By Jim Schutze
By Rachel Watts
By Lauren Drewes Daniels
By Anna Merlan
By Lee Escobedo
By Alice Laussade
By Scott Reitz
In the spirit of Spune Productions, known for its diverse indie-rock catalog, Denton's Silver Arrows were the perfect start to the promotion group's Christmas concert. The genre-hopping quintet went all over the map--surf-rock, jazz, Latin, fluff-pop--but the catchy, punk-meets-Zappa mess came together so well, largely because of dual-lead guitar lines and erratic song structures, that it left me with a feedback-filled grin. Record Hop did even better to represent Denton, as songs from their debut, Pareidolia, improved dramatically that night. Scott Porter's newly confident guitar parts provided the most noticeable difference, particularly in "Shotgun," which has doubled in length and transformed into a brooding monster.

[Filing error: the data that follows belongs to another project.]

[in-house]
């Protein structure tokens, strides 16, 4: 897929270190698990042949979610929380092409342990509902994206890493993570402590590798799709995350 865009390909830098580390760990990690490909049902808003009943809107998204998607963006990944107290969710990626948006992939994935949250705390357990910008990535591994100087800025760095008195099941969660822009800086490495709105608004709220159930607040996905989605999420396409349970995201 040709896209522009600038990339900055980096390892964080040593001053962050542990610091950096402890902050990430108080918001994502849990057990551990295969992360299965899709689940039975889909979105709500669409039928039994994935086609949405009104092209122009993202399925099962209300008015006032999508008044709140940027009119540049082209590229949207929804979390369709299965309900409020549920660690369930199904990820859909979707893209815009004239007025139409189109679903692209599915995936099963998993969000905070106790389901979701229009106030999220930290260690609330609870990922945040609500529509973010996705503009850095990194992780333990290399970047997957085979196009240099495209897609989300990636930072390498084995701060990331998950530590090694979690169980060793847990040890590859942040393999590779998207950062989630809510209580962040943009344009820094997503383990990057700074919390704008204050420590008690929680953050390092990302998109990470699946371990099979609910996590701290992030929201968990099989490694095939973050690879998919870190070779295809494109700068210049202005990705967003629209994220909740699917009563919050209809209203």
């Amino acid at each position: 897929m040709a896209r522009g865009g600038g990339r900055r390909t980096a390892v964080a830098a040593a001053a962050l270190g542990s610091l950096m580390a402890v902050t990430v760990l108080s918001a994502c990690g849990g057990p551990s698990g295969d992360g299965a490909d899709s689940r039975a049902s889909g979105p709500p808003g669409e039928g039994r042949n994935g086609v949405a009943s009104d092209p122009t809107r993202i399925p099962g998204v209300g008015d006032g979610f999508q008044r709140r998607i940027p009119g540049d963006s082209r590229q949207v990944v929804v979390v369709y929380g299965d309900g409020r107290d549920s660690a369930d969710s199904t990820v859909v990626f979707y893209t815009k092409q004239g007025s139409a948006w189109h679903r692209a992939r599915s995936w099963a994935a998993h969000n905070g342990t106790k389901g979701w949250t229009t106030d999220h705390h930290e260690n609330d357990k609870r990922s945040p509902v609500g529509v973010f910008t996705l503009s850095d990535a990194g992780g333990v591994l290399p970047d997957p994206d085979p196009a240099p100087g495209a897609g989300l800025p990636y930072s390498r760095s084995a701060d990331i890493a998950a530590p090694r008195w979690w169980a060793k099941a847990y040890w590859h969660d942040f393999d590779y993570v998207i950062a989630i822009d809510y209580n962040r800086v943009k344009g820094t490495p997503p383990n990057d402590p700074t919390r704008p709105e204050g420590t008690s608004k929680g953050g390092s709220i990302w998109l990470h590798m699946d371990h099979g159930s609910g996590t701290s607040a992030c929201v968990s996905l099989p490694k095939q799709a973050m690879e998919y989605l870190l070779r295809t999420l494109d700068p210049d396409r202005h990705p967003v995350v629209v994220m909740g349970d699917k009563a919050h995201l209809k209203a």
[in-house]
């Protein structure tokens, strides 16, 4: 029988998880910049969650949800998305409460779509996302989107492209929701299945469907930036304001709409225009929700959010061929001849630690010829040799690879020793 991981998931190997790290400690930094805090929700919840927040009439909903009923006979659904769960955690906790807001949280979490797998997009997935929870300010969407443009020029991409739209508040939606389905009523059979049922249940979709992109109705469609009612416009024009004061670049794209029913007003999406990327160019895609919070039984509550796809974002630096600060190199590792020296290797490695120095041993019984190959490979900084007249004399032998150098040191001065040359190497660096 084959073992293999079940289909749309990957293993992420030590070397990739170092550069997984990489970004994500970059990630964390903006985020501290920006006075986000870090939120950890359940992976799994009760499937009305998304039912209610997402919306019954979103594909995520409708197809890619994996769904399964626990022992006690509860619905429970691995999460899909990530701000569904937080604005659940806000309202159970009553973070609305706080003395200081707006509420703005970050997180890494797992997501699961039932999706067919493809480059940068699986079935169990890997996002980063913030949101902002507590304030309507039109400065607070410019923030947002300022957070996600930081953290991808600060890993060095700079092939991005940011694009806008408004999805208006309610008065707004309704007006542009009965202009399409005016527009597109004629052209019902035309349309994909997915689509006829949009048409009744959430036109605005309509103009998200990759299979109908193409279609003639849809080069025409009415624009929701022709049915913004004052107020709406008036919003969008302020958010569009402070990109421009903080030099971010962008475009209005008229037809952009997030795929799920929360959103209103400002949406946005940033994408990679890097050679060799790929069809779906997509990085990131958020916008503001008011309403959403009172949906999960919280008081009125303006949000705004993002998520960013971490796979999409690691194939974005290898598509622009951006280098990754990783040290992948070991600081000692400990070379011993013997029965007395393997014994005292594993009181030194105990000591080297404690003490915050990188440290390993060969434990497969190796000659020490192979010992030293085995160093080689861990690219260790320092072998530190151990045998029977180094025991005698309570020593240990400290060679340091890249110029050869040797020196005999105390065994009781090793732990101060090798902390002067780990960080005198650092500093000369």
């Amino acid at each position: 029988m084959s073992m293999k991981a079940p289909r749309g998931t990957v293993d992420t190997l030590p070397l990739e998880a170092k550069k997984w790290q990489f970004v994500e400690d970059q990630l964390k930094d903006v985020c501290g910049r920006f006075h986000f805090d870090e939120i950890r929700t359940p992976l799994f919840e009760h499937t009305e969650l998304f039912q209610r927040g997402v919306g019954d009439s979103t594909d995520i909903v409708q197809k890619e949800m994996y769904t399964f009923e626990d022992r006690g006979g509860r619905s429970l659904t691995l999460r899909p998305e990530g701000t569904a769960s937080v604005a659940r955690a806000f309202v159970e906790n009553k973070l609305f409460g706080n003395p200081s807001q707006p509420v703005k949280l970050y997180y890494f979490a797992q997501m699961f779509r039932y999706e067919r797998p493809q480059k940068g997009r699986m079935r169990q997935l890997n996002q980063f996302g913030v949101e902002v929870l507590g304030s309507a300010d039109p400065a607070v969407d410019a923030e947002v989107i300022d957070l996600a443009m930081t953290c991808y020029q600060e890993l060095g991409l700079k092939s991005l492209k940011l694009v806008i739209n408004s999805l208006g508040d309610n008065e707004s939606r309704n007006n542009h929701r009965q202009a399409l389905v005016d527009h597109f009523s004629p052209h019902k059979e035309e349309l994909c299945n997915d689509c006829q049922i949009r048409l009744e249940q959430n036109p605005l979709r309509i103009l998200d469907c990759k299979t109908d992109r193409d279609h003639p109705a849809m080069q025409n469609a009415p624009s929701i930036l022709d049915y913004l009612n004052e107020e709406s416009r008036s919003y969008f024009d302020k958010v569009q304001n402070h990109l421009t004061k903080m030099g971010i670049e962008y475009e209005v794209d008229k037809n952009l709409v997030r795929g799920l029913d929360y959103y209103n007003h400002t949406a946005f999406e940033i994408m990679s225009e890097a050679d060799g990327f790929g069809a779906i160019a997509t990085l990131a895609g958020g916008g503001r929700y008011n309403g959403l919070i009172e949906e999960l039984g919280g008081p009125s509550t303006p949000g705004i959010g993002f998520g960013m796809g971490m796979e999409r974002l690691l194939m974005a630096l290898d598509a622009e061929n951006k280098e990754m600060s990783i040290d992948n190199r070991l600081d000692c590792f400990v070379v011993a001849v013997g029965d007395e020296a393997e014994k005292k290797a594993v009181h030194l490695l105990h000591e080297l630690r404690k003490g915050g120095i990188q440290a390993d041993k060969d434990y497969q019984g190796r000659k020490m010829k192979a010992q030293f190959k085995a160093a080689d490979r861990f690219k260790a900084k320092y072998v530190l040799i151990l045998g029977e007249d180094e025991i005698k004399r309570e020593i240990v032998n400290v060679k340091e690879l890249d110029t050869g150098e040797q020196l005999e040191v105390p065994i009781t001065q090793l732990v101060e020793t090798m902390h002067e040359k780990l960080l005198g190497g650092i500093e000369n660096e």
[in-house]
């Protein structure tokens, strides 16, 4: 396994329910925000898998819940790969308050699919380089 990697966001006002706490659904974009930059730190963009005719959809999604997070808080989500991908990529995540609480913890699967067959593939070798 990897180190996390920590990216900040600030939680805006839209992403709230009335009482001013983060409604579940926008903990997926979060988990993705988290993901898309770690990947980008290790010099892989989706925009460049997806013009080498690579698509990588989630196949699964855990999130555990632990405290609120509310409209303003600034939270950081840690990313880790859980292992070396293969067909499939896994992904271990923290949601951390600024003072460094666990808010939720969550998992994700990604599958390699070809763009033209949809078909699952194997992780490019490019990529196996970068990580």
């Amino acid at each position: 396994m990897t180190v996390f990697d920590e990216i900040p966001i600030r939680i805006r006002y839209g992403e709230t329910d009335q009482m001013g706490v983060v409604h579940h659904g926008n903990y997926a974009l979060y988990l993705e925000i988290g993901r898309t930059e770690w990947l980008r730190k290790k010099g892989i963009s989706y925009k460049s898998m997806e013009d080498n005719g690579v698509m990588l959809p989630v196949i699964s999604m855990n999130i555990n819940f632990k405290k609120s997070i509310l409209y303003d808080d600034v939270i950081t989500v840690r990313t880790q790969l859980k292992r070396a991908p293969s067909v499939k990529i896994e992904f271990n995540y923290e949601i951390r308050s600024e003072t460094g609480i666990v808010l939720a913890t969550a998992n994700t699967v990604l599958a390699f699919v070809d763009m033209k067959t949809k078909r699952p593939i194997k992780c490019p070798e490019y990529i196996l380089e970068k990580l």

Comet followed with its first Dallas concert in seven years, but on Sunday night, the group sounded like it had arrived at the Gypsy in a 1997 time machine. Their ultra-loud shoegazer style remained completely intact, and the band's booming drums, whispery vocals and soaring guitars made theirs a welcome reunion. The next act brought out a mixer, distortion pedals and a laptop, but it wasn't Tree Wave. Rather, it was John Lamonica. What the F? Last time I saw him, he was the reincarnation of Jeff Buckley with a full, mainstream-rock band, and yet, there he was, half-naked, singing and dancing to techno beats à la The Postal Service (which, I confirmed, is his new style). His voice is so gorgeous that he can get away with that switch even as a joke, but his sincerity quickly became apparent, and after a sensational sing-along acoustic number, he resumed the beats and whipped the crowd into a dancing frenzy. Not to be outdone in the tech department, Tree Wave closed the show with a vintage computer rig that pumped out lovely synth tunes and psychedelic video. Of particular note was "Dodge Em," in which programmer Paul Slocum controlled the audio by playing a classic video game without dying once. Singer Lauren Gray called it a perfect game, and with cheers and howls, the crowd agreed.
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